Top 30 Job Interview Questions


Although there is no set format that every job interview will follow, there are some questions that you can almost guarantee will crop up. Here’s a list of the most common questions and a guide to the kind of answers your interviewer wants to hear. The responses below are only suggestions. Personalise your responses as much as possible and avoid giving generic answers. Keep it brief and to the point. Remember to stay calm if you’re facing a difficult question and take a moment to think about it before answering.

Question: Tell us about yourself


This is usually the opening question and, as first impressions are key, one of the most important. Keep your answer to under five minutes, beginning with an overview of your highest qualification then running through the jobs you’ve held so far in your career. You can follow the same structure of your CV.

Q: What would you say are your strong points?


Pick the three biggest attributes that you think are the most important for this job and explain how these strengths are useful in work situations. They could be tangible skills, such as proficiency in a particular computer language, or intangible skills such as good man-management. If you’re not sure where to start, take a look at the job description. There is usually a section listing candidate requirements, which should give you an idea of what they are looking for. w

Q: What would you say are your weak points?


The dreaded question, which is best handled by picking something that you have made positive steps to redress. For example, if your IT ability is not at the level it could be, state it as a weakness but tell the interviewer about training courses or time spent outside work hours you have used to improve your skills.

Q: Why do you want this job?


Think carefully about it. Your answer is very important for the interviewer. Quote the aspects of the job that you like and explain why it matches with your career path and your expectations. Do not mention the negative aspects of your current job or the job you are being interviewed for.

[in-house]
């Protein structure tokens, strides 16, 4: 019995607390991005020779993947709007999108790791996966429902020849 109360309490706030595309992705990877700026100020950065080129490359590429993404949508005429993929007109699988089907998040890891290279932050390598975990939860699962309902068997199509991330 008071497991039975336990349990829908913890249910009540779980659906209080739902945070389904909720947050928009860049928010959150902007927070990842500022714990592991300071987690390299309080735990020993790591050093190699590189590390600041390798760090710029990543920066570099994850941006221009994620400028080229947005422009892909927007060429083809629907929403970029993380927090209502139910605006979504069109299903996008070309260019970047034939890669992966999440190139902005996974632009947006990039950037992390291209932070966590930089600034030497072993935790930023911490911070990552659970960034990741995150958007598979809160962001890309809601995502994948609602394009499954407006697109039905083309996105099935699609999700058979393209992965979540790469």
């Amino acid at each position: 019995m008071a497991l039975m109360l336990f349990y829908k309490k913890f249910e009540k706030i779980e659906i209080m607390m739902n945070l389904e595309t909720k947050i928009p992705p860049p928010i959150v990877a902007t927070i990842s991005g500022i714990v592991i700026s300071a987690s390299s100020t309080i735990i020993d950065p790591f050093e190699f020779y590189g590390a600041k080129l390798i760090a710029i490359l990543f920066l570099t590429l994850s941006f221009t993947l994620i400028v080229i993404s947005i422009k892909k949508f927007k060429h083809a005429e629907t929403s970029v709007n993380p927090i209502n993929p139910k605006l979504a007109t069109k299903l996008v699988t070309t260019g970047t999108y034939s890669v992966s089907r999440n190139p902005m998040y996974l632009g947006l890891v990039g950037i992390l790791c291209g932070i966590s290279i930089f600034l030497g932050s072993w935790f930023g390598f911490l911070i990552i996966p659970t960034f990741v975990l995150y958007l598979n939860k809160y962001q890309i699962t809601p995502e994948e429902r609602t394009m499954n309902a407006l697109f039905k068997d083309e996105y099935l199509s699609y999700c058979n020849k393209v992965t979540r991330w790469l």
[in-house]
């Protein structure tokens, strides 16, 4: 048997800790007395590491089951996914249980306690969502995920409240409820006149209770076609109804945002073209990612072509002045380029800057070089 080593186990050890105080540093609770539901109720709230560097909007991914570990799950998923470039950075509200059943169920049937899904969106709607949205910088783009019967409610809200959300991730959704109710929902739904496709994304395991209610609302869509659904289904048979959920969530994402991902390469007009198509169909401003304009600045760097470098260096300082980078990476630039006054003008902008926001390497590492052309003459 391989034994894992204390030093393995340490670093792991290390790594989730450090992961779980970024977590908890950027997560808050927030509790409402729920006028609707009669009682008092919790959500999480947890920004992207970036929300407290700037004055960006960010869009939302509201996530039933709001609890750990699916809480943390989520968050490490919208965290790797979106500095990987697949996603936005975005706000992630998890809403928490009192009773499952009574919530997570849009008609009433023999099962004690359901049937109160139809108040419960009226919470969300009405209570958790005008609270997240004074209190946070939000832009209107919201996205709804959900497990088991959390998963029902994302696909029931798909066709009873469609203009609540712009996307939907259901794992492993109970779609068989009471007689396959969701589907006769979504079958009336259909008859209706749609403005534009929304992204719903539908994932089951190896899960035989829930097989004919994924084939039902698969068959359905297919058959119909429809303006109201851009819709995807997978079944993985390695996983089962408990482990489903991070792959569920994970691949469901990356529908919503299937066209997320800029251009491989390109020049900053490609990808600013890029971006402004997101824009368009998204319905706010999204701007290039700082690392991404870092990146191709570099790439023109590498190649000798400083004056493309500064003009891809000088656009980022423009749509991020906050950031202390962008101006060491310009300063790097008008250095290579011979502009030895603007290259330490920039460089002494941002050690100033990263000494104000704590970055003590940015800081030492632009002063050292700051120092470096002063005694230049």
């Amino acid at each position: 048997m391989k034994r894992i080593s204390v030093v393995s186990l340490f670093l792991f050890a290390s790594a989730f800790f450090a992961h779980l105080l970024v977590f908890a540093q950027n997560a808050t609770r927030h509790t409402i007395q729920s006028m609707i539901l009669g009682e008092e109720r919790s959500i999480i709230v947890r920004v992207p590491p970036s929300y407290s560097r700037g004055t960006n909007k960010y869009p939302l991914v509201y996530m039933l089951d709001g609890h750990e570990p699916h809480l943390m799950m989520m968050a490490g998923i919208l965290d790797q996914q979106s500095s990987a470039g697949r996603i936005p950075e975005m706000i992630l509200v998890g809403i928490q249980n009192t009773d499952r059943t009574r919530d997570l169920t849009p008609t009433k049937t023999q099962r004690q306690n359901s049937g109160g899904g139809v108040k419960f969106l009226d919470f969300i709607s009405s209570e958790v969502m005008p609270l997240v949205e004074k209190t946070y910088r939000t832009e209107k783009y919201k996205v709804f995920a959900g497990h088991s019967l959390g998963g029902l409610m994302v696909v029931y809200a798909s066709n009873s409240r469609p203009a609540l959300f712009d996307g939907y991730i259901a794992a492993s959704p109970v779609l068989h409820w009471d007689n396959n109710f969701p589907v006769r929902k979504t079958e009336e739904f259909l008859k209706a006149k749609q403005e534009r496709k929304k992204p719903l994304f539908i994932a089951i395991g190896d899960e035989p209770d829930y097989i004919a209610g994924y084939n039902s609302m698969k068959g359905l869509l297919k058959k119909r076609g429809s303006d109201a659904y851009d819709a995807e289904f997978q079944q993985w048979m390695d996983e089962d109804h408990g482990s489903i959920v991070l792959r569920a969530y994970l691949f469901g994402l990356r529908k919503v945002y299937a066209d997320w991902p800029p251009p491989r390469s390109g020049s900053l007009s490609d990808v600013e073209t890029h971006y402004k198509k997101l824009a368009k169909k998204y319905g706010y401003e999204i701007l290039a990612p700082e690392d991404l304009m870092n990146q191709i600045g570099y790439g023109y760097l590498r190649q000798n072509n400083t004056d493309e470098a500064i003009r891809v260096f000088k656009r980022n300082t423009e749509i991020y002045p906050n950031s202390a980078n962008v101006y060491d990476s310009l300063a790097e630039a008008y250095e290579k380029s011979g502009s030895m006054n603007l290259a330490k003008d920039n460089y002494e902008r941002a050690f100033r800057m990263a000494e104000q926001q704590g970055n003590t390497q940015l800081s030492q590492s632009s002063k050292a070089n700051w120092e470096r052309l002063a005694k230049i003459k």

Q: What do you know about this company?


This is your chance to impress the interviewer with your knowledge of their company. Give them a run down of their products/services, news, customers, etc. This shows that you are interested in the company and have done some research.

Q: Why do you want to work for this company?


The interviewer is waiting for an answer that indicates you’ve given this some thought. If you’ve prepared for the interview properly, you should have a good inside knowledge of the company’s values, mission statement, development plans and products. Use these information to explain why you like this job and why it matches your career ambitions. You can conclude telling the interviewer what you would bring to the company.

Q: You have not done this sort of job before. How will you succeed?


Show your qualities that will enable you to be successful in this position. That can be your capacity for adaptation or your strong interest for the field for instance.

Q: Why should we hire you?


What makes you special? You should be able to find out what they are looking for from the job description. Stress the similarities between your profile and your experience and their requirements. Explain what you would bring to the company and why picking you and not someone is will be strategic for us.

Q: What do you like and dislike about the job we are discussing?


Explain why you are interested in the job and ask questions about what you possibly dislike. Stay positive about it.

Q: Why did you choose a career in …?


Be positive about your reasons. If you have changed careers make a logical argument as to why you did so.

Q: How much does your last job resemble the one you are applying for? What are the differences?


The interviewer is trying to see how well you would fit in to the position. Point up the similarities rather than the differences.